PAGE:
From John Brown, Father Coughlin, and Billy Graham to the likes of Jimmy Swaggart and Jim Bakker to Rick Warren and Joel Osteen, our most famous preachers know how to move a crowd, whip up a religious fervor, and bring us closer to Him. There's always been a political element to these folks too, and lately most of these mega-preachers have become associated with what's called the Religious Right. But they're not just political. Most of these guys are self-help gurus, and people look to them for "answers." They try to help people navigate this harsh, mean world and make sense of the senseless.
And they build HUGE churches, stadiums really, where literally THOUSANDS of people flock each week like it's a football game. It's really mind-blowing.
Most New Yorkers assume this is a scene to be found in the South or the Sun Belt -- and that's mostly true. But what if you heard that such a scene exists right here in NYC? And perhaps most shockingly, it's to be found in the beating heart, the ground zero, the epicenter, the very headquarters of the liberal elite?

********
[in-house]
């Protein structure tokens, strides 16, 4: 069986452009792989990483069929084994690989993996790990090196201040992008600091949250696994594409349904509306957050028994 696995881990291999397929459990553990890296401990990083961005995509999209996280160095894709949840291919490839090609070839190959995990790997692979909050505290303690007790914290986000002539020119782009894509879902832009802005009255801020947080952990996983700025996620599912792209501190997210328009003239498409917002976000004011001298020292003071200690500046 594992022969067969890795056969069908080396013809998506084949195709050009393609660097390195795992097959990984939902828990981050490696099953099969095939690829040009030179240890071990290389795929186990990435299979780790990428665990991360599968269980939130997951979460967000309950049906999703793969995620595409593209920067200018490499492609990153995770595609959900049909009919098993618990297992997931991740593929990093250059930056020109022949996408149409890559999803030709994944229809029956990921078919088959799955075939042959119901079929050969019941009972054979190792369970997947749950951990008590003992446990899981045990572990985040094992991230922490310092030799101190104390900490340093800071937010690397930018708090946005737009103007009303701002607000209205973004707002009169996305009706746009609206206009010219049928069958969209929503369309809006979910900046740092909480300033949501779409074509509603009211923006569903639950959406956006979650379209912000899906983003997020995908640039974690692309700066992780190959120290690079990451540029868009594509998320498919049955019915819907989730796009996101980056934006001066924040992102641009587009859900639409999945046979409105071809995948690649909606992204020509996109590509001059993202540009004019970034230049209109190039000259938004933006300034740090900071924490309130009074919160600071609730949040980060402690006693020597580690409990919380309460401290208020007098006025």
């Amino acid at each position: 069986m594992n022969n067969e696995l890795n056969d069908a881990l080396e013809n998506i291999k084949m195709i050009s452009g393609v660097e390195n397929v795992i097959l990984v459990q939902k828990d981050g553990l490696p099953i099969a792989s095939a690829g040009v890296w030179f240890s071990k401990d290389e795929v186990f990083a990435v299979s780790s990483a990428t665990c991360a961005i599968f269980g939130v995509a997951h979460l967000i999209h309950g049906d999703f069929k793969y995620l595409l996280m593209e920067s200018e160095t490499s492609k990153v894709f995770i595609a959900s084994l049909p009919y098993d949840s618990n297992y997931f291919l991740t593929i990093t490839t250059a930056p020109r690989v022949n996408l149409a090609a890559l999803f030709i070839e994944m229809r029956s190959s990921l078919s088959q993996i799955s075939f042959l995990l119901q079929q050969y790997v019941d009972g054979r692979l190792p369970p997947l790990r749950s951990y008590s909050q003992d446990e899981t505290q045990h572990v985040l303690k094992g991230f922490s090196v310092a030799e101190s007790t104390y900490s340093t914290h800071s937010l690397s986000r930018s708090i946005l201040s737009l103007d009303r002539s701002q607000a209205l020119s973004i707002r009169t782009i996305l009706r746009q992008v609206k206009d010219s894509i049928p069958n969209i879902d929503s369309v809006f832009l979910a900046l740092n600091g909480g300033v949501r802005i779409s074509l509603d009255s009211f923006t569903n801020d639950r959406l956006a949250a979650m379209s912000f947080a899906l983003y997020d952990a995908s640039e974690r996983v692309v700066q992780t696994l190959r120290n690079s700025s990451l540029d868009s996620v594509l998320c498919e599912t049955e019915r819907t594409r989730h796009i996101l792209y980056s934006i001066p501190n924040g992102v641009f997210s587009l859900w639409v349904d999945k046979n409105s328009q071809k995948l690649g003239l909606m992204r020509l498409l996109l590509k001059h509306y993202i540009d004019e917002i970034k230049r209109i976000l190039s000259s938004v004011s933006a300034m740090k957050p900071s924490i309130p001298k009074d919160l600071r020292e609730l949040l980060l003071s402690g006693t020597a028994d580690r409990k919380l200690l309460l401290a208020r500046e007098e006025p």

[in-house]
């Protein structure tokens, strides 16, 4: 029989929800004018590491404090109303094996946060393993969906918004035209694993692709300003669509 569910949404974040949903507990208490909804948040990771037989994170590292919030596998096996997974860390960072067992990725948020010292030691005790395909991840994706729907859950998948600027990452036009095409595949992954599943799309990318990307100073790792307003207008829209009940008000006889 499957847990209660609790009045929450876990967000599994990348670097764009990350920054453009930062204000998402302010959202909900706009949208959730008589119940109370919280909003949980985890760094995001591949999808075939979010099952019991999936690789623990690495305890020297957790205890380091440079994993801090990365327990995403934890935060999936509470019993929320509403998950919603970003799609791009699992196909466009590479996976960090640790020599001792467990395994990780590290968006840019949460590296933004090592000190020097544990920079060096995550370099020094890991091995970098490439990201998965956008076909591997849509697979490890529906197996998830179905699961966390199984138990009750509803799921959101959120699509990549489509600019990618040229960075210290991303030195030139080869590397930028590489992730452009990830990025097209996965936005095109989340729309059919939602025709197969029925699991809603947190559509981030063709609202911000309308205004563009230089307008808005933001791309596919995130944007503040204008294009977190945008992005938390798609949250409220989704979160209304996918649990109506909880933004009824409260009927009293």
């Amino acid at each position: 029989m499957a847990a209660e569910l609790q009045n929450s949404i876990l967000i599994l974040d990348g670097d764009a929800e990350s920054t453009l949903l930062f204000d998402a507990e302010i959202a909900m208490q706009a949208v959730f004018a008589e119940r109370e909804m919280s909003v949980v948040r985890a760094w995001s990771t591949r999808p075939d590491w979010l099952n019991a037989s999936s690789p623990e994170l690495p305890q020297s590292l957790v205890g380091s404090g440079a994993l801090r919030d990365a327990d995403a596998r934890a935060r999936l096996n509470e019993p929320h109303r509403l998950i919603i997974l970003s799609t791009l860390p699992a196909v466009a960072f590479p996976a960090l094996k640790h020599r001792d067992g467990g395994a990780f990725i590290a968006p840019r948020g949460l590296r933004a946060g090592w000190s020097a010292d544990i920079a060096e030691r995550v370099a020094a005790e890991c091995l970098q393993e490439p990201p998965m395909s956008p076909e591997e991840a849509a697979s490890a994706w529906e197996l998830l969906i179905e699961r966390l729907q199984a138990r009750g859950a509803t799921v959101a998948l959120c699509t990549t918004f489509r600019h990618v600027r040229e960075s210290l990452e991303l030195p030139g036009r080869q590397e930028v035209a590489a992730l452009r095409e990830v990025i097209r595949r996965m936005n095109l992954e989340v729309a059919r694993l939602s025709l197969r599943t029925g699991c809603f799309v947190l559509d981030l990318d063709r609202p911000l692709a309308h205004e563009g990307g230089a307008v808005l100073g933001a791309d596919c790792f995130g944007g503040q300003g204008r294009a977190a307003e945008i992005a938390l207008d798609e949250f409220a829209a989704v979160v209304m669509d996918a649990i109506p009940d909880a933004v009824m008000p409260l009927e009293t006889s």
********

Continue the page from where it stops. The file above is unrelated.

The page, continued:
'Tis true. Yes, you heard me right -- Sarah Palin has a friend on the Upper West Side.
Meet Tim Keller. For the last twenty years, he's been preaching his stern, conservative version of the Gospel at Redeemer Presbytarian Church. And he's got an enormous following of New Yorkers who come to hear him preach every week. He's so popular that he has to have multiple services every day to accommodate everybody. Forget Cardinal Dolan or Reverend Al or even Rabbi Shmuli or whatever his name is-- Tim Keller is the Voice of NYC.
You must read this fascinating article about him in this week's New York magazine. Who knew a guy like this existed or was so popular in this town?
What's amazing about Keller is that his "hook", the thing that gives him such a following is that he preaches less about social issues and more about what he sees as the sins of over-achievment -- mainly that people strive to be overachievers because they desperately want to fill up the emptiness of their souls. It's an interesting idea and, in these tough economic times, needless to say, many people are questioning the ethos of unbridled capitalism, of greed, or more more more ... stuff. It's an interesting article, and he's an interesting guy, so I suggest you read it and come to your own conclusions.